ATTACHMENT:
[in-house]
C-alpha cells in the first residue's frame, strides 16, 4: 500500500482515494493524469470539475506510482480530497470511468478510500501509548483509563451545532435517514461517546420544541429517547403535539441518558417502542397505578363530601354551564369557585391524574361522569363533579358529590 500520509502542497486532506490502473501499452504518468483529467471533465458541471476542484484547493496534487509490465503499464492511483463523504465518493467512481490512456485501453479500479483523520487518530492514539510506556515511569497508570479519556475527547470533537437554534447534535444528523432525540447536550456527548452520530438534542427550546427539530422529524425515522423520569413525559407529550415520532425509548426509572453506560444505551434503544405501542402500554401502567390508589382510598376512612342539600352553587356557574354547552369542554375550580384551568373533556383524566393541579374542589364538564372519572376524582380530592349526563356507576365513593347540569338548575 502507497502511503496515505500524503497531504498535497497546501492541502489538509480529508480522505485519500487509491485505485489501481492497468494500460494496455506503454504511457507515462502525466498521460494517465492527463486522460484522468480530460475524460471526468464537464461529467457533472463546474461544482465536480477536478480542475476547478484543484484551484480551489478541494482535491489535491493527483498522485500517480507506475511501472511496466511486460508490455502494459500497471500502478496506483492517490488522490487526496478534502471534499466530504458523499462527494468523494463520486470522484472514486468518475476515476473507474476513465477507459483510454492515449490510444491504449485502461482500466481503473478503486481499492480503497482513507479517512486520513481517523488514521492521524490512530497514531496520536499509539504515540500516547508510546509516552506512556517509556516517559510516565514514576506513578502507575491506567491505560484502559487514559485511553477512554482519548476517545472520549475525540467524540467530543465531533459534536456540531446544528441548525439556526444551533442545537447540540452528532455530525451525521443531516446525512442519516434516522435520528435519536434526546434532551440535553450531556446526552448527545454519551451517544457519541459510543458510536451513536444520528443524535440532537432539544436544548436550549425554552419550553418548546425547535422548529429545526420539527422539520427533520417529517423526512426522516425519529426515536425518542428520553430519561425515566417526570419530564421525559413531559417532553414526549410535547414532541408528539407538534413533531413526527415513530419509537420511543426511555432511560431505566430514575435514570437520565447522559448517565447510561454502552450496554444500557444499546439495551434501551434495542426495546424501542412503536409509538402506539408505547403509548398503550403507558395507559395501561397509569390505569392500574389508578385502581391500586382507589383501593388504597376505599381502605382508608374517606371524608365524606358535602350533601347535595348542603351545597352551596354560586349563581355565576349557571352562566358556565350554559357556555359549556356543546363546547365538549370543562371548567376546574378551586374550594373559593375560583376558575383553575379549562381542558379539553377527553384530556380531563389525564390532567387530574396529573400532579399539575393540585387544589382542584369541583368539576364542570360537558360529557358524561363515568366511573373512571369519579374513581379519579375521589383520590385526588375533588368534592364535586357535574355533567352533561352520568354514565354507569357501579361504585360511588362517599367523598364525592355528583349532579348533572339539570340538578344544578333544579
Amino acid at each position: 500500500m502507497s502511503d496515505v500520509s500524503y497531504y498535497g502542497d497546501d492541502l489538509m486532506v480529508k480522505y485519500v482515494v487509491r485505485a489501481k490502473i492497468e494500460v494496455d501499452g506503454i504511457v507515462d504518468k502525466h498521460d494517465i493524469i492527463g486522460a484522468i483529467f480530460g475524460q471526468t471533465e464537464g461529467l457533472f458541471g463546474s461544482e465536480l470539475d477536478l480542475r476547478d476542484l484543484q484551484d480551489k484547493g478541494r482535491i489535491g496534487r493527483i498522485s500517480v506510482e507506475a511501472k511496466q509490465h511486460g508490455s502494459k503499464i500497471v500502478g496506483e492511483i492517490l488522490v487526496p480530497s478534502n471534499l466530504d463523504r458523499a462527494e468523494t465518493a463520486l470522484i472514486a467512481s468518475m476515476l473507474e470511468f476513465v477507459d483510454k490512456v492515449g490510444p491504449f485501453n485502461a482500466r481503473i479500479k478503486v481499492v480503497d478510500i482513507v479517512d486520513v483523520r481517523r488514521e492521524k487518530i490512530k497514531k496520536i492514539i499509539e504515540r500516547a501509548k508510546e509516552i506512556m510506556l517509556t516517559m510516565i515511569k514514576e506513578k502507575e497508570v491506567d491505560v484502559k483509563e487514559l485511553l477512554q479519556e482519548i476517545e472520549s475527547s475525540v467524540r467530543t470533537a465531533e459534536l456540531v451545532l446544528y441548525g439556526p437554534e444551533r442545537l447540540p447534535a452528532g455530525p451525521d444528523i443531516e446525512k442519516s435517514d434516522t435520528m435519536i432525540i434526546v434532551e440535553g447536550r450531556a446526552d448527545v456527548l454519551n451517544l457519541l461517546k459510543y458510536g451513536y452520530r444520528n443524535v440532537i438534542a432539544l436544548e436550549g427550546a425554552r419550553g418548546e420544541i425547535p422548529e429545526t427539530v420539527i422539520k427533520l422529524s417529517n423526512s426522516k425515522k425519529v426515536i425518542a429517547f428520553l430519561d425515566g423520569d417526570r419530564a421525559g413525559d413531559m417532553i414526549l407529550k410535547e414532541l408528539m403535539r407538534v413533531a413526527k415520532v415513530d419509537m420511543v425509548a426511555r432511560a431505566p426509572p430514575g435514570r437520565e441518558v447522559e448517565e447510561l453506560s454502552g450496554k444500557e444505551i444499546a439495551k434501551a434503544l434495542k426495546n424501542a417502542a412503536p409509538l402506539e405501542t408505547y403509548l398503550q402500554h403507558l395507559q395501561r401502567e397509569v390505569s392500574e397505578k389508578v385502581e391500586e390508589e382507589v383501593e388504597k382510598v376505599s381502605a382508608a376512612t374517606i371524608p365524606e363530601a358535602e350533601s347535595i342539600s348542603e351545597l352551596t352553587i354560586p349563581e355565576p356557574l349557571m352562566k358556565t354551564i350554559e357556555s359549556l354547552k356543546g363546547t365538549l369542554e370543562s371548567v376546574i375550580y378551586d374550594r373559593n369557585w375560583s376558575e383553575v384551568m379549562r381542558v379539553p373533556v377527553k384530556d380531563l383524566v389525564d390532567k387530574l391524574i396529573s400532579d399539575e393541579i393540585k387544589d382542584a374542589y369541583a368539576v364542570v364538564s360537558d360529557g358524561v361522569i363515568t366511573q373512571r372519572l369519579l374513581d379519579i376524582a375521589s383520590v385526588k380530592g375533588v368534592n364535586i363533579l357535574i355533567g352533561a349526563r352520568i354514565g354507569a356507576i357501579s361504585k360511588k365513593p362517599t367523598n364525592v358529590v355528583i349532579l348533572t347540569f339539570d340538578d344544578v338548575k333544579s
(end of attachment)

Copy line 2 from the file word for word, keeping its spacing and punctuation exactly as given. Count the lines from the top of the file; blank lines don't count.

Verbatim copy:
C-alpha cells in the first residue's frame, strides 16, 4: 500500500482515494493524469470539475506510482480530497470511468478510500501509548483509563451545532435517514461517546420544541429517547403535539441518558417502542397505578363530601354551564369557585391524574361522569363533579358529590 500520509502542497486532506490502473501499452504518468483529467471533465458541471476542484484547493496534487509490465503499464492511483463523504465518493467512481490512456485501453479500479483523520487518530492514539510506556515511569497508570479519556475527547470533537437554534447534535444528523432525540447536550456527548452520530438534542427550546427539530422529524425515522423520569413525559407529550415520532425509548426509572453506560444505551434503544405501542402500554401502567390508589382510598376512612342539600352553587356557574354547552369542554375550580384551568373533556383524566393541579374542589364538564372519572376524582380530592349526563356507576365513593347540569338548575 502507497502511503496515505500524503497531504498535497497546501492541502489538509480529508480522505485519500487509491485505485489501481492497468494500460494496455506503454504511457507515462502525466498521460494517465492527463486522460484522468480530460475524460471526468464537464461529467457533472463546474461544482465536480477536478480542475476547478484543484484551484480551489478541494482535491489535491493527483498522485500517480507506475511501472511496466511486460508490455502494459500497471500502478496506483492517490488522490487526496478534502471534499466530504458523499462527494468523494463520486470522484472514486468518475476515476473507474476513465477507459483510454492515449490510444491504449485502461482500466481503473478503486481499492480503497482513507479517512486520513481517523488514521492521524490512530497514531496520536499509539504515540500516547508510546509516552506512556517509556516517559510516565514514576506513578502507575491506567491505560484502559487514559485511553477512554482519548476517545472520549475525540467524540467530543465531533459534536456540531446544528441548525439556526444551533442545537447540540452528532455530525451525521443531516446525512442519516434516522435520528435519536434526546434532551440535553450531556446526552448527545454519551451517544457519541459510543458510536451513536444520528443524535440532537432539544436544548436550549425554552419550553418548546425547535422548529429545526420539527422539520427533520417529517423526512426522516425519529426515536425518542428520553430519561425515566417526570419530564421525559413531559417532553414526549410535547414532541408528539407538534413533531413526527415513530419509537420511543426511555432511560431505566430514575435514570437520565447522559448517565447510561454502552450496554444500557444499546439495551434501551434495542426495546424501542412503536409509538402506539408505547403509548398503550403507558395507559395501561397509569390505569392500574389508578385502581391500586382507589383501593388504597376505599381502605382508608374517606371524608365524606358535602350533601347535595348542603351545597352551596354560586349563581355565576349557571352562566358556565350554559357556555359549556356543546363546547365538549370543562371548567376546574378551586374550594373559593375560583376558575383553575379549562381542558379539553377527553384530556380531563389525564390532567387530574396529573400532579399539575393540585387544589382542584369541583368539576364542570360537558360529557358524561363515568366511573373512571369519579374513581379519579375521589383520590385526588375533588368534592364535586357535574355533567352533561352520568354514565354507569357501579361504585360511588362517599367523598364525592355528583349532579348533572339539570340538578344544578333544579